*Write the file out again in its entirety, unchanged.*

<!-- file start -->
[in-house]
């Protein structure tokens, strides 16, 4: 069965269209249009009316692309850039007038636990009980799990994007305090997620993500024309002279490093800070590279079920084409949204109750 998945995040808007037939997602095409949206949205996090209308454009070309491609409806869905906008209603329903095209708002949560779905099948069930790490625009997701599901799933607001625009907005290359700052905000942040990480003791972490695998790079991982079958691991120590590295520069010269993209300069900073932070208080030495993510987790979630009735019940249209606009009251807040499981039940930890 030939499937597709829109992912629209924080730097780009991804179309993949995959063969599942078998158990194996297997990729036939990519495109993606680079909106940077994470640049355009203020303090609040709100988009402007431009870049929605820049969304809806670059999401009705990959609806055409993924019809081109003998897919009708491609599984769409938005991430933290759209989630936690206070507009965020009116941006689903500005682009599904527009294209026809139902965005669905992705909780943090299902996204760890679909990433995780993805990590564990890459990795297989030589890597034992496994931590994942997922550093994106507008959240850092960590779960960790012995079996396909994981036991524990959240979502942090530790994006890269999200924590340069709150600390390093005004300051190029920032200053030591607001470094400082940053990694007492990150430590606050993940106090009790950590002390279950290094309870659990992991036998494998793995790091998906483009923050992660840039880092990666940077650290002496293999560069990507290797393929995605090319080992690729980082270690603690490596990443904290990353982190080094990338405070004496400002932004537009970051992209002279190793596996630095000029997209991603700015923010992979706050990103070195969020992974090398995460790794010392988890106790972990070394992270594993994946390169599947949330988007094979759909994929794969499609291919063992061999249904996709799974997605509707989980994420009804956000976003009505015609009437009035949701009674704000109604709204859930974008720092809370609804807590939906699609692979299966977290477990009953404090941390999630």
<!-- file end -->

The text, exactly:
[in-house]
């Protein structure tokens, strides 16, 4: 069965269209249009009316692309850039007038636990009980799990994007305090997620993500024309002279490093800070590279079920084409949204109750 998945995040808007037939997602095409949206949205996090209308454009070309491609409806869905906008209603329903095209708002949560779905099948069930790490625009997701599901799933607001625009907005290359700052905000942040990480003791972490695998790079991982079958691991120590590295520069010269993209300069900073932070208080030495993510987790979630009735019940249209606009009251807040499981039940930890 030939499937597709829109992912629209924080730097780009991804179309993949995959063969599942078998158990194996297997990729036939990519495109993606680079909106940077994470640049355009203020303090609040709100988009402007431009870049929605820049969304809806670059999401009705990959609806055409993924019809081109003998897919009708491609599984769409938005991430933290759209989630936690206070507009965020009116941006689903500005682009599904527009294209026809139902965005669905992705909780943090299902996204760890679909990433995780993805990590564990890459990795297989030589890597034992496994931590994942997922550093994106507008959240850092960590779960960790012995079996396909994981036991524990959240979502942090530790994006890269999200924590340069709150600390390093005004300051190029920032200053030591607001470094400082940053990694007492990150430590606050993940106090009790950590002390279950290094309870659990992991036998494998793995790091998906483009923050992660840039880092990666940077650290002496293999560069990507290797393929995605090319080992690729980082270690603690490596990443904290990353982190080094990338405070004496400002932004537009970051992209002279190793596996630095000029997209991603700015923010992979706050990103070195969020992974090398995460790794010392988890106790972990070394992270594993994946390169599947949330988007094979759909994929794969499609291919063992061999249904996709799974997605509707989980994420009804956000976003009505015609009437009035949701009674704000109604709204859930974008720092809370609804807590939906699609692979299966977290477990009953404090941390999630």